Arora, I., Samuel, J., and Koratkar, N., 2013, “Experimental Investigation of the Machinability of Epoxy Reinforced With Graphene Platelets,” ASME J. Manuf. Sci. Eng., 135(4), p. 041007. [CrossRef]
Jiang, L., Nath, C., Samuel, J., and Kapoor, S. G., 2014, “Estimating the Cohesive Zone Model Parameters of Carbon Nanotube–Polymer Interface for Machining Simulations,” ASME J. Manuf. Sci. Eng., 136(3), p. 031004. [CrossRef]
Rafiee, M. A., Rafiee, J., Srivastava, I., Wang, Z., Song, H., Yu, Z.-Z., and Koratkar, N., 2009, “Fracture and Fatigue in Graphene Nanocomposites,” Small, 6(2), pp. 179–183. [CrossRef]
Bortz, D. R., Heras, E. G., and Martin-Gullon, I., 2012, “Impressive Fatigue Life and Fracture Toughness Improvements in Graphene Oxide/Epoxy Composites,” Macromolecules, 45(1), pp. 238–245. [CrossRef]
Yu, A., Ramesh, P., Itkis, M. E., Bekyarova, E., and Haddon, R. C., 2007, “Graphite Nanoplatelet–Epoxy Composite Thermal Interface Materials,” J. Phys. Chem. C, 111(21), pp. 7565–7569. [CrossRef]
Song, S. H., Park, K. H., Kim, B. H., Choi, Y. W., Jun, G. H., Lee, D. L., Kong, B., Paik, K., and Jeon, S., 2013, “Enhanced Thermal Conductivity of Epoxy–Graphene Composites by Using Non-Oxidized Graphene Flakes With Non-Covalent Functionalization,” Adv. Mater., 25(5), pp. 732–737. [CrossRef] [PubMed]
Samuel, J., Rafiee, J., Dhiman, P., Yu, Z.-Z., and Koratkar, N., 2011, “Graphene Colloidal Suspensions as High Performance Semi-Synthetic Metal-Working Fluids,” J. Phys. Chem. C, 115(8), pp. 3410–3415. [CrossRef]
Bhatnagar, N., Ramakrishnan, N., Naik, N. K., and Komanduri, R., 1995, “On the Machining of Fiber Reinforced Plastic Composite Laminates,” Int. J. Mach. Tools Manuf., 35(5), pp. 701–716. [CrossRef]
Varatharajan, R., Malhotra, S. K., Vijayaraghavan, L., and Krishnamurthy, R., 2006, “Mechanical and Machining Characteristics of GF/PP and GF/Polyester Composites,” Mater. Sci. Eng. B, 132(1), pp. 134–137. [CrossRef]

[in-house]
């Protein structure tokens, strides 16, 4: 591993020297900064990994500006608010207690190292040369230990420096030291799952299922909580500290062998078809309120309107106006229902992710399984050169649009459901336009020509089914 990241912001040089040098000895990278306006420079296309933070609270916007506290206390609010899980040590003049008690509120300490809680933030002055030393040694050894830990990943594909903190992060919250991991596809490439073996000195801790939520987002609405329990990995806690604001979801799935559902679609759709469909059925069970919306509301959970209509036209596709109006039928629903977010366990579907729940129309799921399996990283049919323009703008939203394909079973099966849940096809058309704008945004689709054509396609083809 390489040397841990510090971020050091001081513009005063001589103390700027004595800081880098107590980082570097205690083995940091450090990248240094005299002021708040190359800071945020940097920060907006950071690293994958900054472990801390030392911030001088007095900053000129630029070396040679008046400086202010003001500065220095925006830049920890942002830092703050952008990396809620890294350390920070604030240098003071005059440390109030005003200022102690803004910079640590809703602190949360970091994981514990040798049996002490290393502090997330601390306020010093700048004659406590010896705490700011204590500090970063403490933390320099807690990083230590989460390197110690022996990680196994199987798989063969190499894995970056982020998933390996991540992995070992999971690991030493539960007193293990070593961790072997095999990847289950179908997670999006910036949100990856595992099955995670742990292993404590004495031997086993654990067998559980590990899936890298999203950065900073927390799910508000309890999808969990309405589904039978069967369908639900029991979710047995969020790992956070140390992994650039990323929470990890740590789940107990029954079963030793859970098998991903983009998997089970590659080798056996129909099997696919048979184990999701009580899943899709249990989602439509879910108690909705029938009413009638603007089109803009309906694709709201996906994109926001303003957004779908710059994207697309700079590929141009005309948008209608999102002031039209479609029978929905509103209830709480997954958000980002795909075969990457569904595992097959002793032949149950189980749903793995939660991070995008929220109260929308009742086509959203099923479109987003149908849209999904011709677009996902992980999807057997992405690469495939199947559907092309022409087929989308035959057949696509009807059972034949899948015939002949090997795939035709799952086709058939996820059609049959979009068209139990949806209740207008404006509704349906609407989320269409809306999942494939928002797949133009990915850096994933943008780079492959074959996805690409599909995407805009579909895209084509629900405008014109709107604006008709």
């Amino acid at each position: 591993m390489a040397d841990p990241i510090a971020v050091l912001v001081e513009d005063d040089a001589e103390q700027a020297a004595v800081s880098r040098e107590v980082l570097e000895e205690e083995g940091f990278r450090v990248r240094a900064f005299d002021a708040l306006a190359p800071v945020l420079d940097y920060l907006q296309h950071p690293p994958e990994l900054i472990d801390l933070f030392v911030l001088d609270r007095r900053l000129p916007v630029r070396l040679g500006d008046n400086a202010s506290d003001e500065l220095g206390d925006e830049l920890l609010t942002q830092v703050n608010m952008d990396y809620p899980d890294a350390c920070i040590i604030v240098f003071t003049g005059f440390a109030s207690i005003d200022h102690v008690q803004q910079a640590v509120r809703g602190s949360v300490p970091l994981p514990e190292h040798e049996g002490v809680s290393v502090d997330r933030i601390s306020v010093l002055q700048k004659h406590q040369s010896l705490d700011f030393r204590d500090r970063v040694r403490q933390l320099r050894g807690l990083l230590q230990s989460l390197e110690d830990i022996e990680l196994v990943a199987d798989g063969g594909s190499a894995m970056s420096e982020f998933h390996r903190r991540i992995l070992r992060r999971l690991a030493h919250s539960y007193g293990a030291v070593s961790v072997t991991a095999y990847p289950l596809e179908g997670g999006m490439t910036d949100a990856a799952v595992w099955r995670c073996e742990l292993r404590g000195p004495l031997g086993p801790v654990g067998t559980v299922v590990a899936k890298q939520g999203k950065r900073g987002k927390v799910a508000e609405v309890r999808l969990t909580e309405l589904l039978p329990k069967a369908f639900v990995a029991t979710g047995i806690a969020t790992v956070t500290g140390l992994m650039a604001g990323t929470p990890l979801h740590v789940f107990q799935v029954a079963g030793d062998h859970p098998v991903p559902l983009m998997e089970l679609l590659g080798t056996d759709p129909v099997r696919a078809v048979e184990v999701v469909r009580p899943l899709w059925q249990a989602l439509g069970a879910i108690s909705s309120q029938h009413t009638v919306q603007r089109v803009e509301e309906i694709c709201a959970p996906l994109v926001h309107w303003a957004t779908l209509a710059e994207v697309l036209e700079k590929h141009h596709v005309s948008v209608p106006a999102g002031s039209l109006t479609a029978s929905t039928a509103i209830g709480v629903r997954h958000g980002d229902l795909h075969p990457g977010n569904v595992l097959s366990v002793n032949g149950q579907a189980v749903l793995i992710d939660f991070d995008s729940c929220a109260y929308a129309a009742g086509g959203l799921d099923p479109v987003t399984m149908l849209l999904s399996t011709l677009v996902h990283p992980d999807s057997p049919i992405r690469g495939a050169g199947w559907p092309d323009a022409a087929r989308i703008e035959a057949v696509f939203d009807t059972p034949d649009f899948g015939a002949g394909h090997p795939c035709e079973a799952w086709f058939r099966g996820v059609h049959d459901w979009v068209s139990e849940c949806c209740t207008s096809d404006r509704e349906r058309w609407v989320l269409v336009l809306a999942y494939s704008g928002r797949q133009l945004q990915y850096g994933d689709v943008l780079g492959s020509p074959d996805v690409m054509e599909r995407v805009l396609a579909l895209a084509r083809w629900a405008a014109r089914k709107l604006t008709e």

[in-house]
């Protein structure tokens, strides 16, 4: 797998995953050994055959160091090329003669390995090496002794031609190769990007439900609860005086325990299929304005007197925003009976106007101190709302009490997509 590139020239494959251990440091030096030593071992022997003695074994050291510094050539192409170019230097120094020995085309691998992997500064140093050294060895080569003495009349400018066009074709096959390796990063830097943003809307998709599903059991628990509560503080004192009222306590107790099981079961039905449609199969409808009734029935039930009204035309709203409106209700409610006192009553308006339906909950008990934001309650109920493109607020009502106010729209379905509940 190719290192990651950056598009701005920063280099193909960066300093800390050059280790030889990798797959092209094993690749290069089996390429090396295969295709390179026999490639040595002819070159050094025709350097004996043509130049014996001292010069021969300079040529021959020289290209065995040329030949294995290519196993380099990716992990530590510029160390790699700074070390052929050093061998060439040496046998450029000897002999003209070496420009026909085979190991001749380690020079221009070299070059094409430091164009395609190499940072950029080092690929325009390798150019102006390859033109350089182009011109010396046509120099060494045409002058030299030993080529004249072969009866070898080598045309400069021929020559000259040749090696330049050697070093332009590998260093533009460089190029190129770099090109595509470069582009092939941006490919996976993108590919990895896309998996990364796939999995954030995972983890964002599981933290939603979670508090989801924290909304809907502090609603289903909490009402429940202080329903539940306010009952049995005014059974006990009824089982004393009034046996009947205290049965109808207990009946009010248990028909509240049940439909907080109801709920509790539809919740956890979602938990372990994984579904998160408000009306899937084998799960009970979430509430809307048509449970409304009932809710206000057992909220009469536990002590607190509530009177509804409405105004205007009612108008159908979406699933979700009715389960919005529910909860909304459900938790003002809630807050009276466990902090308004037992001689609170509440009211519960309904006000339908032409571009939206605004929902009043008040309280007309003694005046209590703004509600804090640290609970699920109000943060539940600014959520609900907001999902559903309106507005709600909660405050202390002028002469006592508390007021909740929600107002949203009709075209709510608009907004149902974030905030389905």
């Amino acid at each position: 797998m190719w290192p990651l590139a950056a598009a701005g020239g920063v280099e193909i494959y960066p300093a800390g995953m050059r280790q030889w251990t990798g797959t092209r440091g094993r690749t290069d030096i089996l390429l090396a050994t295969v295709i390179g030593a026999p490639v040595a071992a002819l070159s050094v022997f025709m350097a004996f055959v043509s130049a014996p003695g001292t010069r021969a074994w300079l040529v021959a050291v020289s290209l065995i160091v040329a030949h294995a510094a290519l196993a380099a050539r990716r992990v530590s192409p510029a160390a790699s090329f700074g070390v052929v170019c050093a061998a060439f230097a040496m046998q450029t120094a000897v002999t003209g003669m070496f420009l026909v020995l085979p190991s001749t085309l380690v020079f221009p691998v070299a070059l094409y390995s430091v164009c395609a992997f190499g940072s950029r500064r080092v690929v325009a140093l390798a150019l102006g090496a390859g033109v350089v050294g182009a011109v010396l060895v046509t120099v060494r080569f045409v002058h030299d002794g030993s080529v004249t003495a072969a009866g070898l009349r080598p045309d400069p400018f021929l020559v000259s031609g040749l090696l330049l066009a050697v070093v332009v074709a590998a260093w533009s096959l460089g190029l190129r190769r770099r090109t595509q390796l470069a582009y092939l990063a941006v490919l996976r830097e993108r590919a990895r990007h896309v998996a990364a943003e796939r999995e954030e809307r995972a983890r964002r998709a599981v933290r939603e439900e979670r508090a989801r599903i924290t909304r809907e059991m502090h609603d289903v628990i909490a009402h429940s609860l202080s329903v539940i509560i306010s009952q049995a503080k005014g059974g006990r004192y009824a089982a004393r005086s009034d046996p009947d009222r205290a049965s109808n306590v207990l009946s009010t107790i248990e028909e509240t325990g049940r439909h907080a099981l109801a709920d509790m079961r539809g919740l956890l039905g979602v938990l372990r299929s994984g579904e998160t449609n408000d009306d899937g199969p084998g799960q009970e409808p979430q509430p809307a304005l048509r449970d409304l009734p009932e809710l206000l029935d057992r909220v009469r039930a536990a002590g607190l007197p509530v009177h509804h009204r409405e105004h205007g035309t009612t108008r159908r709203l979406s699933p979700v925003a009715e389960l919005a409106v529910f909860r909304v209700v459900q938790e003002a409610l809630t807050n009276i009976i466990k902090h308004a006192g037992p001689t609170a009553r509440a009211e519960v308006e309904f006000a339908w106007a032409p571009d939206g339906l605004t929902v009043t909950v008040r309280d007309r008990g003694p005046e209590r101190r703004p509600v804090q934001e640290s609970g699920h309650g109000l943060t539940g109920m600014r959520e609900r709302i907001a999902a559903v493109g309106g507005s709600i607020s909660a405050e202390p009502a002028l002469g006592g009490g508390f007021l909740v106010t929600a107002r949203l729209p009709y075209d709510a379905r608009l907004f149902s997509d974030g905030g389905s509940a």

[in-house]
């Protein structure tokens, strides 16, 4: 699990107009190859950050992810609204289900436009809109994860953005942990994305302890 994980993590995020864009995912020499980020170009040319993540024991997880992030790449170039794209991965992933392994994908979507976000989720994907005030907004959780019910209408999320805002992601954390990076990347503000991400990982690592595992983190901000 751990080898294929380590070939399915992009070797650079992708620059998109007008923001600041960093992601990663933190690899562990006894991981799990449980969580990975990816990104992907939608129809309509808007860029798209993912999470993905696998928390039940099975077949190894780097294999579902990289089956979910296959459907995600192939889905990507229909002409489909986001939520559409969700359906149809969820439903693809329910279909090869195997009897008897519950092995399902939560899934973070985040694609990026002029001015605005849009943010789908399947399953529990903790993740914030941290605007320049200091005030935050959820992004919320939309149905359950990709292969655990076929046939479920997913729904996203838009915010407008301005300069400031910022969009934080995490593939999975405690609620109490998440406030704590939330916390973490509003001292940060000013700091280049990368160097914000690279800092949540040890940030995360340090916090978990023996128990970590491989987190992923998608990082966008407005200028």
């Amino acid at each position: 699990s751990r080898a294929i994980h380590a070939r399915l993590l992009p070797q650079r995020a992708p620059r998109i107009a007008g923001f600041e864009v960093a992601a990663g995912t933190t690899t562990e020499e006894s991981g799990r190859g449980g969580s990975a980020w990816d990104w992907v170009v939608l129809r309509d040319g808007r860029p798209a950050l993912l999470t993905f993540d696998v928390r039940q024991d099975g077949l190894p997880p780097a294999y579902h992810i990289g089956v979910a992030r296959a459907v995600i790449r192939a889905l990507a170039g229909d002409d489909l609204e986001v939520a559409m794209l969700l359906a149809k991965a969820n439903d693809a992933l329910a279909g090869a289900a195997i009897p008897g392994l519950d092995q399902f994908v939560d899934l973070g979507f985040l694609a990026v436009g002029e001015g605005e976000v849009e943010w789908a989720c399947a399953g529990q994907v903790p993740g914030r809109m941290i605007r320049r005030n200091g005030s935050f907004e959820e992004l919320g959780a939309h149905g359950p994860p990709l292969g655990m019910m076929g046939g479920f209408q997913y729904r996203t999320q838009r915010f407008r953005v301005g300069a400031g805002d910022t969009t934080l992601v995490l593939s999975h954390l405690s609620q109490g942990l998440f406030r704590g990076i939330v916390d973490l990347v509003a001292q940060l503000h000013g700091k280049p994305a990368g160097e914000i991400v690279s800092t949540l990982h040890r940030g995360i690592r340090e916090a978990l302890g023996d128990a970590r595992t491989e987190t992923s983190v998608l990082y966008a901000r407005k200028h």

Zhu, J., Imam, A., Crane, R., Lozana, K., Khabashesku, V. N., and Barrera, E. V., 2007, “Processing a Glass Fiber Reinforced Vinyl Ester Composite With Nanotube Enhancement of Interlaminar Shear Strength,” Compos. Sci. Technol., 67(7), pp. 1509–1517. [CrossRef]
Puw, H. Y., and Hocheng, H., 1999, “Milling of Polymer Composites,” Machining of Ceramics and Composites, S. Jahanmir, M. Ramulu, and P. Koshy, eds., CRC Press, Boca Roton, FL. pp. 267–294.
Zhang, X., Fan, X., Yan, C., Li, H., Zhu, Y., Li, X., and Yu, L., 2012, “Interfacial Microstructure and Properties of Carbon Fiber Composites Modified With Graphene Oxide,” ACS Appl. Mater. Interfaces, 4(3), pp. 1543–1552. [CrossRef] [PubMed]
Lin, J., Wang, L., and Chen, G., 2011, “Modification of Graphene Platelets and Their Tribological Properties as a Lubricant Additive,” Tribol. Lett., 41(1), pp. 209–215. [CrossRef]

Figures

Grahic Jump Location
Fig. 1

High resolution transmission electron microscopy of graphene platelets [14,20].

Grahic Jump Location
Fig. 2

Microstructural information of the hierarchical three-phase graphene composite

Grahic Jump Location
Fig. 3

Micromilling setup

Grahic Jump Location
Fig. 4

Microtool geometry after cutting at a velocity of 62 m/min (note: arrows depict epoxy debris attachments, scale bar = 20 μm)

Grahic Jump Location
Fig. 5

Tool wear pattern seen at a cutting velocity of 62 m/min and FPT of 1 μm (close-up of Fig. 4(a), scale bar = 10 μm)

Grahic Jump Location
Fig. 6

Morphology of the chips collected at cutting velocity of 30 m/min for various FPT values (scale bar = 100 μm)

Grahic Jump Location
Fig. 7

Close-up of Fig. 6 showing fiber failure modes at a cutting velocity of 30 m/min for various FPT values (scale bar = 2 μm)

Grahic Jump Location
Fig. 8

Concept of effective fiber failure length for the same depth-of-cut

Grahic Jump Location
Fig. 9

SEM image of the floor of the slot machined at a FPT of 10 μm and a cutting velocity of 30 m/min (scale bar = 10 μm)

Grahic Jump Location
Fig. 10

Cutting force signals and power spectrum at a cutting velocity of 30 m/min and FPT of 1 μm

Grahic Jump Location
Fig. 11

Peak-to-valley variation in the cutting forces

Grahic Jump Location
Fig. 12

Surface roughness trends

Grahic Jump Location
Fig. 13

Surface scan of the top of the slots machined at a cutting velocity of 30 m/min

Grahic Jump Location
Fig. 14

Sidewall image taken along the climb milling side of the slot machined at FPT of 1 μm at a cutting velocity of 30 m/min (scale bar = 10 μm)

Tables

Errata

Discussions

Some tools below are only available to our subscribers or users with an online account.

Related Content

Customize your page view by dragging and repositioning the boxes below.

Related Journal Articles
Related eBook Content
Topic Collections

Sorry! You do not have access to this content. For assistance or to subscribe, please contact us:

  • TELEPHONE: 1-800-843-2763 (Toll-free in the USA)
  • EMAIL: asmedigitalcollection@asme.org
Sign In